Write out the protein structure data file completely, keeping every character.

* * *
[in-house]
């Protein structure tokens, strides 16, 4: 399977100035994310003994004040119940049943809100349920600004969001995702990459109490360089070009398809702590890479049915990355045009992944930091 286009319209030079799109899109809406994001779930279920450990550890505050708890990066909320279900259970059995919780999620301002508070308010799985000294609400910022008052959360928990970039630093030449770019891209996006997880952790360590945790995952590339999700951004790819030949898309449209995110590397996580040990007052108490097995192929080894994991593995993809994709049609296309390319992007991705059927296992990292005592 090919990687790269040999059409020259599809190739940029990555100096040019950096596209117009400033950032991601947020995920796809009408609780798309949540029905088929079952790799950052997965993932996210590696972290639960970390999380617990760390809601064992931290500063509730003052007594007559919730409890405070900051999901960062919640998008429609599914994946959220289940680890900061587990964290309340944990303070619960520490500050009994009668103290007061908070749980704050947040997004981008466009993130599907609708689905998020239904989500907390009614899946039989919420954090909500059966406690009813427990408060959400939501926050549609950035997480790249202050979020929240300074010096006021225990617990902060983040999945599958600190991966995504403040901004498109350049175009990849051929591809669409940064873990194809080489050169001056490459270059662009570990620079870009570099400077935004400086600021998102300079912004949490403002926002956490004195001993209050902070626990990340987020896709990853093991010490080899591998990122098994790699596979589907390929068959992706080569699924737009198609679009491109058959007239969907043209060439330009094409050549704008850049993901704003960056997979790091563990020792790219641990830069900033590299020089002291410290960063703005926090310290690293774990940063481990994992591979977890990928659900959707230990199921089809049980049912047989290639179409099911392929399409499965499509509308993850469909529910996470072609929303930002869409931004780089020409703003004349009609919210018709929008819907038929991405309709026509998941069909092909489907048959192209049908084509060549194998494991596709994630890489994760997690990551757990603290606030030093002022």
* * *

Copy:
[in-house]
């Protein structure tokens, strides 16, 4: 399977100035994310003994004040119940049943809100349920600004969001995702990459109490360089070009398809702590890479049915990355045009992944930091 286009319209030079799109899109809406994001779930279920450990550890505050708890990066909320279900259970059995919780999620301002508070308010799985000294609400910022008052959360928990970039630093030449770019891209996006997880952790360590945790995952590339999700951004790819030949898309449209995110590397996580040990007052108490097995192929080894994991593995993809994709049609296309390319992007991705059927296992990292005592 090919990687790269040999059409020259599809190739940029990555100096040019950096596209117009400033950032991601947020995920796809009408609780798309949540029905088929079952790799950052997965993932996210590696972290639960970390999380617990760390809601064992931290500063509730003052007594007559919730409890405070900051999901960062919640998008429609599914994946959220289940680890900061587990964290309340944990303070619960520490500050009994009668103290007061908070749980704050947040997004981008466009993130599907609708689905998020239904989500907390009614899946039989919420954090909500059966406690009813427990408060959400939501926050549609950035997480790249202050979020929240300074010096006021225990617990902060983040999945599958600190991966995504403040901004498109350049175009990849051929591809669409940064873990194809080489050169001056490459270059662009570990620079870009570099400077935004400086600021998102300079912004949490403002926002956490004195001993209050902070626990990340987020896709990853093991010490080899591998990122098994790699596979589907390929068959992706080569699924737009198609679009491109058959007239969907043209060439330009094409050549704008850049993901704003960056997979790091563990020792790219641990830069900033590299020089002291410290960063703005926090310290690293774990940063481990994992591979977890990928659900959707230990199921089809049980049912047989290639179409099911392929399409499965499509509308993850469909529910996470072609929303930002869409931004780089020409703003004349009609919210018709929008819907038929991405309709026509998941069909092909489907048959192209049908084509060549194998494991596709994630890489994760997690990551757990603290606030030093002022």